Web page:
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I Hate Hamlet (2014)

I Hate Hamlet (2014)

Jun 12-Aug 9, 2014

I Hate Hamlet (2014)

Paul Rudnick “knows where the laugh buttons are, and he pushes them like a virtuoso.” — Los Angeles Times, on 'I Hate Hamlet'
Directed by Timothy Orr
A rising Hollywood star accepts the role of Hamlet at New York’s Shakespeare in the Park and his agent thinks he’s gone daft. Why would he trade a fluffy, big-money TV role for dusty old Shakespeare? Leave it to the ghost of actor John Barrymore, the quintessential Hamlet of the 20th century, to hilariously haunt Andy in a play that seeks to answer that question. Written by New Yorker contributor Paul Rudnick, who “may be the funniest writer for the stage in the United States today,” says The New York Times.
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Director's Notes

“Wait, let me get this. It’s Shakespeare, right, it’s like algebra on stage… why are you doing this? Are you broke… is there a bet involved?” So says Gary, Andrew Rally’s Hollywood manager in Paul Rudnick’s I Hate Hamlet, when told that Andrew has accepted the role of the Prince of Denmark performed onstage. 

The question of why we still perform, read, and watch Shakespeare is a question I get asked constantly. And strangely, I’m rarely satisfied with my answer. I guess I don’t know where to begin. I realize the listener doesn’t have an hour to hear my answer and so it’s hard to answer in 10-second sound bites. But in our modern world of unlimited free entertainment brought directly to your living room, in an age where we don’t have to create our own entertainment—ever—I know my answer had better be good.

That’s what I love about this play and why Colorado Shakespeare Festival decided to produce it this season. I Hate Hamlet is a hilarious romp in the tradition of Broadway “boulevard comedies,” but there is also a larger conversation threading through the play: Why should we still perform Shakespeare? On one side, Gary is giving us the frightening reality of trivial, profitable entertainment; on the other is the great Shakespearean actor, John Barrymore, generously explaining why we still do it. Caught in the middle, and struggling mightily with his decision (just like Hamlet), is Andrew. I love how the play tackles the discussion of Shakespeare, talks about Shakespeare, and all during a madcap comedy with genuine heart.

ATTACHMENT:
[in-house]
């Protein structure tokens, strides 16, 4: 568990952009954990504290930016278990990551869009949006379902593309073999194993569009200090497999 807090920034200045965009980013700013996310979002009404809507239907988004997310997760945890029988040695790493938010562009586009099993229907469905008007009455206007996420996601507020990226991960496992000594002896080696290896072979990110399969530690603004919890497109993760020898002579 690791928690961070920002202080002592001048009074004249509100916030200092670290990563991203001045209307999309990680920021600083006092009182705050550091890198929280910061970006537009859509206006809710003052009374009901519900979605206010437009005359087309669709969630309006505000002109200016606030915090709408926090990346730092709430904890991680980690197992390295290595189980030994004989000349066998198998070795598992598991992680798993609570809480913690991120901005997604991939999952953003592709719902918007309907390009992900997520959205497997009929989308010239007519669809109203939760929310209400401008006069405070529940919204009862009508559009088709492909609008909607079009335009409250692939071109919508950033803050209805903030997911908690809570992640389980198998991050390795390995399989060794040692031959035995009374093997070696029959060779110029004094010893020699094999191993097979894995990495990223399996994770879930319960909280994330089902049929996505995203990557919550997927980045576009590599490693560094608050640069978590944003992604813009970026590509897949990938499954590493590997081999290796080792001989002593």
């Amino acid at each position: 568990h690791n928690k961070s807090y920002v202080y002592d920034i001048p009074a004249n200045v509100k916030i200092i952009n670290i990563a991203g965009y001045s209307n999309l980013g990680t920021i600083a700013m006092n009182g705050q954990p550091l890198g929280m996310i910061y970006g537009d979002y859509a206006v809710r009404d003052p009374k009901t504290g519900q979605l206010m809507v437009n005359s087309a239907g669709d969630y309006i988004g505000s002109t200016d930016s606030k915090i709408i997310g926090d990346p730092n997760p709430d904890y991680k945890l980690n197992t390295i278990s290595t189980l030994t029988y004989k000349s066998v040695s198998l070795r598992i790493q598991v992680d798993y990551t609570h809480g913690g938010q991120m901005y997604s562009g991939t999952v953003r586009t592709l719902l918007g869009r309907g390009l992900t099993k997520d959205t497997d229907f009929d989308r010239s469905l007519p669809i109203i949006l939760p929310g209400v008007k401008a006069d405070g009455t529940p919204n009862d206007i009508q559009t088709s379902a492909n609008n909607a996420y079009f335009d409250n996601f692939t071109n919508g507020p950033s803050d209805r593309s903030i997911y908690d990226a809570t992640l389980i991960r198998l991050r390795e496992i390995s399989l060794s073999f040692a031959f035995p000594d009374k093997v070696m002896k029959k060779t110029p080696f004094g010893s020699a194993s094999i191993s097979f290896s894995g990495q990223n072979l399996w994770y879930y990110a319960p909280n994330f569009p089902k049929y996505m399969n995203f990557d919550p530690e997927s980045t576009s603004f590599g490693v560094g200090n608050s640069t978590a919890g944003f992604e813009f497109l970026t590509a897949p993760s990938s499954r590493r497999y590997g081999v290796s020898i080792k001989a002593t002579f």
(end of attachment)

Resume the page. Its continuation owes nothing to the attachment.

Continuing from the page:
So let me tackle the question again. Why do we perform Shakespeare today? Because it’s huge. Shakespeare’s ideas, stories, topics, characters, conflicts—they’re enormous and resonate not only in our everyday lives, but in lives we can’t imagine. Couldn’t imagine. So much contemporary theater has such low stakes when compared to Shakespeare. How many plays have we seen exploring two people’s problems stuck in an apartment? (OK, so that’s also the plot of I Hate Hamlet; at least on of them is a ghost). But in Shakespeare, we have plays like The Tempest in which a god-like power banished to an island with his baby daughter tries to destroy his enemies in a storm but instead finds forgiveness, and his own redemption, by watching his daughter fall in love. In Shakespeare’s world, the stage can hold entire battlefields, castles, islands, gods, monsters, kings, queens, clowns, and lovers. And what’s at stake for many of these characters? Consequences so grave they’re unimaginable in our daily lives, as well as those we can all relate to.

So now, let’s see what decision Andrew makes. Will it be television or Shakespeare? Will it be fame, or glory? Let’s also see if this theater can contain the great John Barrymore.

Timothy Orr, director